Plain Tiger

Scientific Name
Danaus chrysippus
Specie in
Danaus chrysippus, Weligaththa, Sri Lanka - Adrian Hoskins
Danaus chrysippus, Weligaththa, Sri Lanka – Adrian Hoskins


The subfamily Danainae, which includes the Monarchs & Tigers, Nymphs and Crows, comprises of about 190 species worldwide.

Monarchs and Tigers belong to the genus Danaus. They are large butterflies, characterised by their orange wings, which have a black apex, and white subapical spots. On the males there is a patch of raised androconial ( pheromone emitting ) scales on the hindwings.

All butterflies in this subfamily are thought to be toxic or distasteful to avian predators. Their bodies contain toxins derived from the larval foodplants, often supplemented by further toxins derived from pyrrolizidine alkaloids in adult food sources.

The bright colours of the butterflies advertise their poisonous qualities to birds in the same way that the bands of yellow and black of wasps advertise the fact that they can sting. Any bird that suffers the unpleasant experience of tasting a Danaus is unlikely to attack any similarly coloured butterfly, so the advertising is beneficial to chrysippus – and to species which mimic it, such as Hypolimnas misippus.

This form of defence is called Batesian mimicry. It is only effective because the toxic species far outnumber the non-toxic species. If the situation was reversed, and most of the butterflies attacked were palatable, the mimicry would serve no purpose.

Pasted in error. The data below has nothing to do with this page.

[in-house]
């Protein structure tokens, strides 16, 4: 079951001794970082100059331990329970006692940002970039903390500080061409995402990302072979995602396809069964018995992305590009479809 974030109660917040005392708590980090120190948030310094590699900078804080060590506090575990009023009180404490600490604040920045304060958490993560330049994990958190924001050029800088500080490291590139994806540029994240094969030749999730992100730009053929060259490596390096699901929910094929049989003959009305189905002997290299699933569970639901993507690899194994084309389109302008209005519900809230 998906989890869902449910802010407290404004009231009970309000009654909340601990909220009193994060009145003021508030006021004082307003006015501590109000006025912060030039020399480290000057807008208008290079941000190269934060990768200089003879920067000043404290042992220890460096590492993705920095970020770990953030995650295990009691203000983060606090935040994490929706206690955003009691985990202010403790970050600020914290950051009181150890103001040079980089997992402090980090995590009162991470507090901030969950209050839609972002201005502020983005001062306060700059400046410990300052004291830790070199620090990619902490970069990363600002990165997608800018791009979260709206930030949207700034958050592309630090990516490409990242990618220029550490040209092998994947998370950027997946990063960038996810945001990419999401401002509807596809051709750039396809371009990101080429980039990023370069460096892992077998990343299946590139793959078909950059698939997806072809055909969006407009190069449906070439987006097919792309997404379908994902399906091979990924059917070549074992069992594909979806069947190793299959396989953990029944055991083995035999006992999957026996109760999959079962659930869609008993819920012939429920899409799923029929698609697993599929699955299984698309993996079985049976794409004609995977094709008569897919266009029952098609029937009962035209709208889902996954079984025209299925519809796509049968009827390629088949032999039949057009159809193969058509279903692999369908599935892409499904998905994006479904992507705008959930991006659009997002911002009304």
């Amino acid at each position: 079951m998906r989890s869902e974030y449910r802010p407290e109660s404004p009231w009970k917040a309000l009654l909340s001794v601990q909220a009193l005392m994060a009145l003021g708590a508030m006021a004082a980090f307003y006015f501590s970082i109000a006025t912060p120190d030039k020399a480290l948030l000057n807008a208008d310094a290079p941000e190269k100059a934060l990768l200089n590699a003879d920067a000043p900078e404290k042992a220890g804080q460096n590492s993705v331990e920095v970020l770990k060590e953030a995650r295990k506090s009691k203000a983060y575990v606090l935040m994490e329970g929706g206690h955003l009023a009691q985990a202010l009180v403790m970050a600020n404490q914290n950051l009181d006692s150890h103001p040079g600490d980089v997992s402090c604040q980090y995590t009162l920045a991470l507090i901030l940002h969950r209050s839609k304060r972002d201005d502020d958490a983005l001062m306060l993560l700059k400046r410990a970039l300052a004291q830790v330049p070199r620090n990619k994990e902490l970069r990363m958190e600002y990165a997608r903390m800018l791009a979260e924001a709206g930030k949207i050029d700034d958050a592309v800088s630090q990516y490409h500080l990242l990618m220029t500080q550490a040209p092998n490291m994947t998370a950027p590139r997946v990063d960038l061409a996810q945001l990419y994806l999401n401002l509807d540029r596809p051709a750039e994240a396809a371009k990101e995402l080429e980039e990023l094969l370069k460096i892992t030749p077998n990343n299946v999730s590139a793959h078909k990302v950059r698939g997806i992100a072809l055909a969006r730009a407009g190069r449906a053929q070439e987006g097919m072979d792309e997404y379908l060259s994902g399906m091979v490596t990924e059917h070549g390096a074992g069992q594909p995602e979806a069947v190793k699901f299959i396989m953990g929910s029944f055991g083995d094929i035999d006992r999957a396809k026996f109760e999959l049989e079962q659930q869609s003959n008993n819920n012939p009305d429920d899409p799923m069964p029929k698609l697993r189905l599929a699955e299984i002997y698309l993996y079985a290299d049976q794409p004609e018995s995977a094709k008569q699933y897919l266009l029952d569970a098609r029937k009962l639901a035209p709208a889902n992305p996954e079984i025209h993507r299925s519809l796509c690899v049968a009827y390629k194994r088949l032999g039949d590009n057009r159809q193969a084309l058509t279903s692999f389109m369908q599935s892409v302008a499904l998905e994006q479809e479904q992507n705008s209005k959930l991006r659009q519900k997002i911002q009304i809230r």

Danaus chrysippus is found across the entire African continent, throughout most of Asia south of the Himalayas, on most of the islands of the south Pacific, and across much of Australia.

Danaus chrysippus, Chilapata, West Bengal, India - Adrian Hoskins
Danaus chrysippus, Chilapata, West Bengal, India – Adrian Hoskins


This species occurs in many habitats ranging from deserts to savannah grasslands, dry deciduous woodlands, humid sub-tropical forests, gardens, parks and cities at altitudes between sea level and about 1500m.


The larval foodplants include most genera of Periplocaceae and Asclepiadaceae. Some species of these plants contain cardenolides ( heart depressants ) which are sequestered by the larvae and passed on to the adult butterflies. Other species used by the larvae however do not contain these cardenolides, consequently some adults are inherently toxic, while others are harmless and edible. In fact about 80% of adults are non-toxic at the time of emergence. During their lifetimes however all adults obtain pyrrolizidine alkaloids and other toxins which they sequester from various plants.

Danaus chrysippus, male, Kirinda, Sri Lanka - Adrian Hoskins
Danaus chrysippus, male, Kirinda, Sri Lanka – Adrian Hoskins

The caterpillars of chrysippus are attacked by the host-specific parasitoid wasp Apanteles chrysippi which accounts for about 85% of larval mortality.

Adult behaviour

The butterflies are usually encountered in three’s and four’s in the wet season, but can be found in greater numbers during the dry season, when they often outnumber all other species, especially in savannah / woodland and thorn scrub habitats.

They have a slow undulating flight, with fairly shallow wing beats. Both sexes patrol flowery areas, alighting periodically to take nectar, or to imbibe fluid from ergot on the leaves and stems.

In overcast weather, or when roosting overnight, they hang suspended from twigs or grass stems, in sheltered forest edge habitats, sometimes in groups of half a dozen or more individuals.

Danaus chrysippus, male, Weligaththa, Sri Lanka - Adrian Hoskins
Danaus chrysippus, male, Weligaththa, Sri Lanka – Adrian Hoskins

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Butterfly of
Scientific Name
Danaus chrysippus

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